Even though the Cold War geo-political divide had faded, new threats such as terrorism now affect the stability and security of Indian Ocean countries, obliging all States to cooperate in implementing a 35-year-old United Nations General Assembly resolution calling for an end to military build-up in the region, the chairman of UN ad hoc panel has urged.
Over the years, the Ad Hoc Committee on the Indian Ocean has been unable to agree on ways to fully implement the Assembly's 1971 Declaration of the Indian Ocean as a Zone of Peace, but the validity of the objectives and the vision of the Declaration remain unchanged, its Chairman, Prasad Kariyawasam of Sri Lanka, told the Committee yesterday as it adopted its report to the UN's 191-member governing body.
He said the Declaration called upon the "great Powers" to begin immediate talks with coastal Indian Ocean States with a view to halting the further escalation and expansion of their military presence in the region. It upheld the need to preserve the independence and territorial integrity of those States and sought to resolve political, economic and social issues affecting the region under conditions of peace and security.
But since the adoption of the Declaration, the situation in the world, particularly in the Indian Ocean, has undergone a major transformation, including the end of super-Power rivalry which has prevailed during the Cold War, he said, adding that today there were a number of cooperative initiatives aimed at bringing about socio-economic development, such as the Association of South-East Asian Nations (ASEAN).
However, new threats, such as terrorism, now affect the regional stability and security. Also, disarmament and arms control efforts in the region has lagged behind. It is, therefore, clear that there was still ample room to develop measures to realize in general objectives of the Declaration, he stressed.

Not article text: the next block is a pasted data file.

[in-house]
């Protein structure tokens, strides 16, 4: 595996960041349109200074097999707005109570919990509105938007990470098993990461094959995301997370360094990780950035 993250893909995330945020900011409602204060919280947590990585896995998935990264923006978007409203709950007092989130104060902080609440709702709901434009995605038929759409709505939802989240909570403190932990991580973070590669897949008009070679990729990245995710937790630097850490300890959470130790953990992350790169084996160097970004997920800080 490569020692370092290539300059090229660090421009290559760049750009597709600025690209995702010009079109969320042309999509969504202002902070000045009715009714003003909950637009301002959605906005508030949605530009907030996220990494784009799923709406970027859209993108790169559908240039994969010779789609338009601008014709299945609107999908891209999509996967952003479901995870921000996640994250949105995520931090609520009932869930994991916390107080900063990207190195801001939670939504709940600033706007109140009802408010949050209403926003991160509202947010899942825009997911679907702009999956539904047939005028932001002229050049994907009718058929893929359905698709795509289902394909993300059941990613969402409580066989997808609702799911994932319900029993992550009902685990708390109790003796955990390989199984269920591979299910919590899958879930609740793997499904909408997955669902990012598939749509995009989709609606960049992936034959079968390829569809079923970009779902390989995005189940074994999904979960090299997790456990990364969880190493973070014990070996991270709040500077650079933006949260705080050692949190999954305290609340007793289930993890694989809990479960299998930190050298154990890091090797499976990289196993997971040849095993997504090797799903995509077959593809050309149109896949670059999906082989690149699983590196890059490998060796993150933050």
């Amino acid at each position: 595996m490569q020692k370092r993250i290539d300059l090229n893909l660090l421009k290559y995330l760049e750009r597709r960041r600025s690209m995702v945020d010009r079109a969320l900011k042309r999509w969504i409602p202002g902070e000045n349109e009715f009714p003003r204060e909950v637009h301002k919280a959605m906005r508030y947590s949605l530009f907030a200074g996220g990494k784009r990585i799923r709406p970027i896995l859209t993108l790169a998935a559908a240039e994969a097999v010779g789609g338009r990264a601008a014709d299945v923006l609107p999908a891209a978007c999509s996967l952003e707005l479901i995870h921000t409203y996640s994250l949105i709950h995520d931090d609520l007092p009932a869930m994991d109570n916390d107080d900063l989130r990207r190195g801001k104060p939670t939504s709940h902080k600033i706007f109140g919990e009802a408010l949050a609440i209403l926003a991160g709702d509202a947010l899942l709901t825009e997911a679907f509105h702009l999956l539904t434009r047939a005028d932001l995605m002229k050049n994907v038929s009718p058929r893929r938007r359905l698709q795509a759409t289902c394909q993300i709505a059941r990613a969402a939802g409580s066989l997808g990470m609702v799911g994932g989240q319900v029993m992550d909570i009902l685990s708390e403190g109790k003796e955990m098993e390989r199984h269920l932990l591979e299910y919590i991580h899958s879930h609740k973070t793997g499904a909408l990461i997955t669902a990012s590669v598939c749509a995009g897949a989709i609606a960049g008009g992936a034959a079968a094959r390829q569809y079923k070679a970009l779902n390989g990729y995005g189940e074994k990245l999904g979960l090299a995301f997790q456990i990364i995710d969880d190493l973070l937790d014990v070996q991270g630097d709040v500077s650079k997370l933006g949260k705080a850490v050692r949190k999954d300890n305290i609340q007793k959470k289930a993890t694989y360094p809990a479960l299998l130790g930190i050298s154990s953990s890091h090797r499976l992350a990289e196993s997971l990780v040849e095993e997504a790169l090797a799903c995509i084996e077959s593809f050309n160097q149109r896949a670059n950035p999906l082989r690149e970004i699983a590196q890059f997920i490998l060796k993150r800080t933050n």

The Ad Hoc Committee is the only UN body that had the capacity to address security issues in a broader sense involving all interrelated aspects, the Chairman said, and the possibility now exists of exploring a new approach to the scope of the Committee's work and it might even become necessary to consider revision of the Declaration.
There is a wide range of proposals, including that the Ad Hoc Committee should function as a forum for coastal and hinterland States, the permanent members of the Security Council and major maritime users to discuss their security interests. Regrettably, three of the Council's permanent members, namely, France, United Kingdom and the United States, have not yet changed their position on non-participation.
He said that following consultation with Committee members, there appeared to be a general sense that further time would be needed before the Committee could embark on any discussion on practical measures to ensure peace and stability in the Indian Ocean. The Committee recommended that the Assembly allow further time for consultations on how measures in the Declaration could be considered in a more focused manner.